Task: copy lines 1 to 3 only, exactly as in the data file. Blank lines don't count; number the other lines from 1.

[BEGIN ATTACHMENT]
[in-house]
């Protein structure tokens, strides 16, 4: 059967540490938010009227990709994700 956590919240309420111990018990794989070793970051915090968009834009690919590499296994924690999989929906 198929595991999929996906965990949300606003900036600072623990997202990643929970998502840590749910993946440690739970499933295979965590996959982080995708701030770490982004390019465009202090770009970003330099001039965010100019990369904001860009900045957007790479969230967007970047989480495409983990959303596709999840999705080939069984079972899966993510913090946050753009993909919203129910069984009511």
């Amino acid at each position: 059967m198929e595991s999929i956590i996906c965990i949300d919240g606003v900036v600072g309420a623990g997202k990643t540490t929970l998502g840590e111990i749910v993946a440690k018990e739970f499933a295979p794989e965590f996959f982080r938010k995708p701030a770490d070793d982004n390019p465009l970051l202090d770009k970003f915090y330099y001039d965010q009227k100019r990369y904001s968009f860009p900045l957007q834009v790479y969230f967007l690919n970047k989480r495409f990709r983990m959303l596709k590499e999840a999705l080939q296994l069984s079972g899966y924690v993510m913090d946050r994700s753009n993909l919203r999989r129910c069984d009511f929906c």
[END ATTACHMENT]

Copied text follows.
[in-house]
């Protein structure tokens, strides 16, 4: 059967540490938010009227990709994700 956590919240309420111990018990794989070793970051915090968009834009690919590499296994924690999989929906 198929595991999929996906965990949300606003900036600072623990997202990643929970998502840590749910993946440690739970499933295979965590996959982080995708701030770490982004390019465009202090770009970003330099001039965010100019990369904001860009900045957007790479969230967007970047989480495409983990959303596709999840999705080939069984079972899966993510913090946050753009993909919203129910069984009511």
């Amino acid at each position: 059967m198929e595991s999929i956590i996906c965990i949300d919240g606003v900036v600072g309420a623990g997202k990643t540490t929970l998502g840590e111990i749910v993946a440690k018990e739970f499933a295979p794989e965590f996959f982080r938010k995708p701030a770490d070793d982004n390019p465009l970051l202090d770009k970003f915090y330099y001039d965010q009227k100019r990369y904001s968009f860009p900045l957007q834009v790479y969230f967007l690919n970047k989480r495409f990709r983990m959303l596709k590499e999840a999705l080939q296994l069984s079972g899966y924690v993510m913090d946050r994700s753009n993909l919203r999989r129910c069984d009511f929906c």